Reaching the third trimester of your pregnancy is a triumphant, exciting time because it’s almost time to meet your little bundle of joy. The third trimester begins at 28 weeks, and runs to the 39-week mark of your pregnancy, after which your pregnancy is considered full-term. The third trimester can bring unique changes and symptoms as you await the birth of your child. During this time, your baby is growing quickly, they gain half of their birth weight during this stage of your pregnancy. This time of excitement and anticipation can, however, cause a number of annoying symptoms.
Here are some common symptoms moms-to-be experience, and tips for a more comfortable final stretch:
Shortness of Breath
During your third trimester, it’s common to experience shortness of breath. Depending on the position of the baby’s head, this can vary in intensity. When the baby is upright, it can push on your diaphragm, which is what leads to this phenomenon. Taking it easy during this time is important, don’t strain yourself by going up and down the stairs or by walking fast if you don’t have to. If you feel sudden changes in your breathing, be sure to contact your doctor.
Swelling in the Feet and Ankles
Swelling, also known as edema, often occurs during the third trimester. This annoying symptom is caused by fluid retention because your body produces about 50% more blood in the final trimester to prepare for delivery. Additionally, the uterus is growing larger and becoming heavier during this time, which can lead to even more swelling.
Luckily, there are ways to alleviate some of the discomfort from edema. Compression pregnancy socks are a great way to reduce swelling. By applying gradual pressure to your legs, they keep up your blood circulation to fight against fluid buildup. Be sure to drink lots of water, take regular walks, and keep your feet elevated when you can as well.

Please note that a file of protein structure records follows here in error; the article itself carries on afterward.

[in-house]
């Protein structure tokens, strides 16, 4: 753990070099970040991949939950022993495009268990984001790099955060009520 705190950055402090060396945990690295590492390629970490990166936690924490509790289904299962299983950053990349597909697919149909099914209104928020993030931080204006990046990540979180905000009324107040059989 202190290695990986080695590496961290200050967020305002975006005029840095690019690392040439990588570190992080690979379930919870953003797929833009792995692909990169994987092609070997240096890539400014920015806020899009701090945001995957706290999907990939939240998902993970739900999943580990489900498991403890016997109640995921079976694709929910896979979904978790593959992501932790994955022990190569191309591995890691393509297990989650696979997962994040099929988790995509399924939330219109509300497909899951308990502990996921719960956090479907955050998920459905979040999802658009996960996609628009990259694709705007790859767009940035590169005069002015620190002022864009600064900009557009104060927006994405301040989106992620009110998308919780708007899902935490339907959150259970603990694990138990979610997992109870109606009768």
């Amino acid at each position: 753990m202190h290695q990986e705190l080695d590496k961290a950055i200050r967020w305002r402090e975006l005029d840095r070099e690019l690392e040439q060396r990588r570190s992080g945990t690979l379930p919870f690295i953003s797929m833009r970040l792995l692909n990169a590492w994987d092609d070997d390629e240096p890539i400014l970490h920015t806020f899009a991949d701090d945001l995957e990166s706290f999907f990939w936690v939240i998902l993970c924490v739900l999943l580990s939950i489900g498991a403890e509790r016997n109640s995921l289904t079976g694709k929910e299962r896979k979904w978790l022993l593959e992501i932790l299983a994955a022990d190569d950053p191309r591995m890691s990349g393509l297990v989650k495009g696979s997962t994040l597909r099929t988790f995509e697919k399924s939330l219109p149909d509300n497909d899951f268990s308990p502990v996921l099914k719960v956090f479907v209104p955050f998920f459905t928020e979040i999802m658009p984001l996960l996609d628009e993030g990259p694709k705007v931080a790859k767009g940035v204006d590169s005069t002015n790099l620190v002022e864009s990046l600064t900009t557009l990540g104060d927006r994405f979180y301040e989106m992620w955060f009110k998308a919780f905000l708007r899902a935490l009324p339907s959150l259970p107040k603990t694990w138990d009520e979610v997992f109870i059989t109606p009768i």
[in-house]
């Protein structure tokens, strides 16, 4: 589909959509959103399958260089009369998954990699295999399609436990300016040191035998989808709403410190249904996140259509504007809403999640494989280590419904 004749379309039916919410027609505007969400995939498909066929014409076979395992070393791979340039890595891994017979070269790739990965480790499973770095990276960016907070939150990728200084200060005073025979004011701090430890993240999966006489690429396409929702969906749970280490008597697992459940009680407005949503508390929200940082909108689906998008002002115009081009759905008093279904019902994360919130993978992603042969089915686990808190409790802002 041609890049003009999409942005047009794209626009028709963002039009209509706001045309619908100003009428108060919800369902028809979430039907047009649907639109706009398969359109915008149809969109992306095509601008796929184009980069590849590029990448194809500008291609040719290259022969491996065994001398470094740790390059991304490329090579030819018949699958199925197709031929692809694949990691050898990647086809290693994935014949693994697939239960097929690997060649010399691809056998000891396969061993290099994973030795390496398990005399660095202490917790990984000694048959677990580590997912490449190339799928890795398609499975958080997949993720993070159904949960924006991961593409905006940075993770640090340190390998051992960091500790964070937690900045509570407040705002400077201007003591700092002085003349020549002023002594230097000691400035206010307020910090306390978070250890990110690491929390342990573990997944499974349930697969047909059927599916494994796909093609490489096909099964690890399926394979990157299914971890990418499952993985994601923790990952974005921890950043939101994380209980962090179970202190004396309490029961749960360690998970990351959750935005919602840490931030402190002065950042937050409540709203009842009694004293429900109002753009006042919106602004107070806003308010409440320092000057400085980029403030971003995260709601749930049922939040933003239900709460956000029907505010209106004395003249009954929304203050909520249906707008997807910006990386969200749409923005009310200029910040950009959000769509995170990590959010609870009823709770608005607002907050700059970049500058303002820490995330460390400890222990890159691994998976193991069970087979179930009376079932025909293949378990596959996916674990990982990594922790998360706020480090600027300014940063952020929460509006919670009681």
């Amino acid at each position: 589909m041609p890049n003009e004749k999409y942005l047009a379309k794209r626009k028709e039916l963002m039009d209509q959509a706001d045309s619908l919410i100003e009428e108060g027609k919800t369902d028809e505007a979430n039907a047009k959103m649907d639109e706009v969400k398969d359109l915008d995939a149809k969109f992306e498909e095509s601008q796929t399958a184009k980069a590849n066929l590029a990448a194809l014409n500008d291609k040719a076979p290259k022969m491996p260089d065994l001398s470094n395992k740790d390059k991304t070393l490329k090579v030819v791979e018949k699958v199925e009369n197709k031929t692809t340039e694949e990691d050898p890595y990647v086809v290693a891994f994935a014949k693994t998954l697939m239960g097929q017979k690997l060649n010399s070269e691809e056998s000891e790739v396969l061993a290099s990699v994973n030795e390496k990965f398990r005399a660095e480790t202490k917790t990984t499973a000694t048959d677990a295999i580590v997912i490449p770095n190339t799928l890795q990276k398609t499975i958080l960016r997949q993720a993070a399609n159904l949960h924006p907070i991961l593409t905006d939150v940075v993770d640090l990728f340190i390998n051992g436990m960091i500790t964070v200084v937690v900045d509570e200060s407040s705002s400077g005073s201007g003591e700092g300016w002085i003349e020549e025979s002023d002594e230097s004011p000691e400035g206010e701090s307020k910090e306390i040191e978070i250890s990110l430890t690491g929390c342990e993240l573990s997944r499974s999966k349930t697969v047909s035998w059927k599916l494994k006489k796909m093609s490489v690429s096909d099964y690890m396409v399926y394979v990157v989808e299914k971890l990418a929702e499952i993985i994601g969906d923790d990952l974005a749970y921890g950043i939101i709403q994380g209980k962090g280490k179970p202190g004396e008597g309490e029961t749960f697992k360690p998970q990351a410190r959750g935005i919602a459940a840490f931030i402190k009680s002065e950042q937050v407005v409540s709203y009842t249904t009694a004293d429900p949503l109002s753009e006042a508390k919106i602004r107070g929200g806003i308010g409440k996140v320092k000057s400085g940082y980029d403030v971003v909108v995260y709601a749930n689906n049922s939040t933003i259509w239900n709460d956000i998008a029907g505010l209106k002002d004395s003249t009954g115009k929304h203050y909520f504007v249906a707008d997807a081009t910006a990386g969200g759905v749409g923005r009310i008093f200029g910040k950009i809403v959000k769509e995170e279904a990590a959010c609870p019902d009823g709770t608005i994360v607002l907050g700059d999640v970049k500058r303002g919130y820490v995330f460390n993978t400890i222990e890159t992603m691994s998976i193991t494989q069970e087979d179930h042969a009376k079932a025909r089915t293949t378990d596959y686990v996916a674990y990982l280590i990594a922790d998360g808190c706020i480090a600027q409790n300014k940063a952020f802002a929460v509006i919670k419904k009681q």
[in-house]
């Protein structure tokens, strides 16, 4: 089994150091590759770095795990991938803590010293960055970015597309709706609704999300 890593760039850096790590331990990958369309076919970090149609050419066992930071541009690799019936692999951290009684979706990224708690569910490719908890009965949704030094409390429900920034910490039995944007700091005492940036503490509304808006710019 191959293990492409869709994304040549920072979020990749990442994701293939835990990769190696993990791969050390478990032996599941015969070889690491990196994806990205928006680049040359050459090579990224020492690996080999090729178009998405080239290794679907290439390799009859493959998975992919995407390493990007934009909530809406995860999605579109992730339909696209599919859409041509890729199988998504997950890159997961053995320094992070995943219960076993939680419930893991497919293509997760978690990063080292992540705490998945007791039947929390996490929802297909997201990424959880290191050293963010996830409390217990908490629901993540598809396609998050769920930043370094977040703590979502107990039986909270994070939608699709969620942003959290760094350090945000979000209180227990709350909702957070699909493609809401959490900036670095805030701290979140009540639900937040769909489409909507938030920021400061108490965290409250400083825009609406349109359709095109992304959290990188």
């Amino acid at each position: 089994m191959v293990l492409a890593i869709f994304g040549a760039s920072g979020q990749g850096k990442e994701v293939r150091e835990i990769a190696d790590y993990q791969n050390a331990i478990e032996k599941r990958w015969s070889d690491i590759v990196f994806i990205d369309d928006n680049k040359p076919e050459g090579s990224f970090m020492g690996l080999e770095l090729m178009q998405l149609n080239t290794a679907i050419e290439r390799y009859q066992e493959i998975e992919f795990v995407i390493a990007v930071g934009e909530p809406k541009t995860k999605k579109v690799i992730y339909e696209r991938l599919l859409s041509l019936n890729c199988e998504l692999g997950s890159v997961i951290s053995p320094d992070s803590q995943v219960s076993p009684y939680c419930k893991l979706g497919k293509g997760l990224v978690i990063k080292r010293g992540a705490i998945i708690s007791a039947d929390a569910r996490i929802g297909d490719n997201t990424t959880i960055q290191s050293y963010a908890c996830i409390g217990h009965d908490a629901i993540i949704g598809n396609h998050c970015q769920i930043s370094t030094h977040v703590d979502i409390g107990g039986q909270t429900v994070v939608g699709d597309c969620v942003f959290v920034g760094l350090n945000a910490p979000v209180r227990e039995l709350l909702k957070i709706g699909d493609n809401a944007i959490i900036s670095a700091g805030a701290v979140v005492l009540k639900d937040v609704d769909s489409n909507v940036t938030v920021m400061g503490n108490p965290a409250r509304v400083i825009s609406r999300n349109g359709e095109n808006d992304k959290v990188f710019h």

Your baby’s rapidly growing size in the third trimester may mean they’re pressing on your bladder more than before. Although it can be annoying, just know that this is completely normal. You may be tempted to drink less fluids, but it’s important for both you and your baby that you stay hydrated despite the frequent need to go. When going to the bathroom, try leaning forward as you urinate to empty the bladder more completely for fewer trips to the bathroom.
Braxton Hicks Contractions
As your pregnancy gets closer to full-term, Braxton Hicks Contractions become more common and noticeable. These 30-60 minutes contractions happen when the uterine muscle tenses and are essentially your body preparing for delivery. These contractions tend to be infrequent and irregular in intensity and timing, more uncomfortable than painful, and usually taper off and disappear. For those suffering from these contractions, drinking a warm cup of herbal tea, taking a hot bath, or changing positions can help alleviate discomfort. Remember to also drink enough water, as dehydration can bring them on.
Hormone changes during pregnancy allow the muscles in the esophagus to relax more frequently, which can lead to more heartburn and indigestion than usual. As the fetus grows larger in the third trimester and your uterus expands, it puts more pressure on your stomach, further intensifying heartburn.
Some tips to prevent heartburn during pregnancy include eating smaller meals more frequently, eating slowly and chewing every bite all the way, taking a small walk after eating, and avoiding food a few hours before bed.
During pregnancy, the body releases more of the hormone progesterone to relax the joints and help the body adapt to the growing size of the uterus, but also creates back pain. As the baby grows in size, it also means you’re carrying more weight, leading to even more pressure on the lower back.
To ease this pain, place a pillow under your hips when sitting. You can also try taking a warm bath or using a hot compress. Be sure to wear comfortable shoes during your third trimester.
Don’t let annoying symptoms get in the way of this wonderful time in your life. Using the tips above, you can reduce some of the pain that comes with the third trimester of your pregnancy.